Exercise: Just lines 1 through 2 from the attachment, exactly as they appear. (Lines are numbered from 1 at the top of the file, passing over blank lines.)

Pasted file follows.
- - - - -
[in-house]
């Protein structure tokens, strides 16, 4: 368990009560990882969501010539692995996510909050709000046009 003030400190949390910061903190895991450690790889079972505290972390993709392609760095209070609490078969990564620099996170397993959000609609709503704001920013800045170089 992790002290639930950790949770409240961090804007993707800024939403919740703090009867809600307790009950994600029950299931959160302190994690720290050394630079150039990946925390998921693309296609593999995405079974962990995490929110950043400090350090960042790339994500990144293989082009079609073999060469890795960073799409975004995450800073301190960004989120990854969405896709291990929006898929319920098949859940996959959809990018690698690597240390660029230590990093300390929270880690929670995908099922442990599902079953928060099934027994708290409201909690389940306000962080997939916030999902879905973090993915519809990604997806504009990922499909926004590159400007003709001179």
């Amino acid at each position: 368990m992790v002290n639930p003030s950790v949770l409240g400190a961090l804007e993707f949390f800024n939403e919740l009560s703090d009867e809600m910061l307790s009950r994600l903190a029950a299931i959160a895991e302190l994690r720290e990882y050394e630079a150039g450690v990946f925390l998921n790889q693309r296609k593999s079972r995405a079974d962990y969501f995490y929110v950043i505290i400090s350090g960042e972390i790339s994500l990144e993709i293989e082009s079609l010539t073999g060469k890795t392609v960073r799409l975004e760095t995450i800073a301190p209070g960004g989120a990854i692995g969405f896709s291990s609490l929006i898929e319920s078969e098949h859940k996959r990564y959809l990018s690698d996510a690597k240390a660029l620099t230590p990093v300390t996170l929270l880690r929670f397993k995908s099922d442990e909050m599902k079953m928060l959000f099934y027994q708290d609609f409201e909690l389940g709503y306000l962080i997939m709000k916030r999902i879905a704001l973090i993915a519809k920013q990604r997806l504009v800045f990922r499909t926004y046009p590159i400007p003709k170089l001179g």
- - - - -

[in-house]
């Protein structure tokens, strides 16, 4: 368990009560990882969501010539692995996510909050709000046009 003030400190949390910061903190895991450690790889079972505290972390993709392609760095209070609490078969990564620099996170397993959000609609709503704001920013800045170089 992790002290639930950790949770409240961090804007993707800024939403919740703090009867809600307790009950994600029950299931959160302190994690720290050394630079150039990946925390998921693309296609593999995405079974962990995490929110950043400090350090960042790339994500990144293989082009079609073999060469890795960073799409975004995450800073301190960004989120990854969405896709291990929006898929319920098949859940996959959809990018690698690597240390660029230590990093300390929270880690929670995908099922442990599902079953928060099934027994708290409201909690389940306000962080997939916030999902879905973090993915519809990604997806504009990922499909926004590159400007003709001179």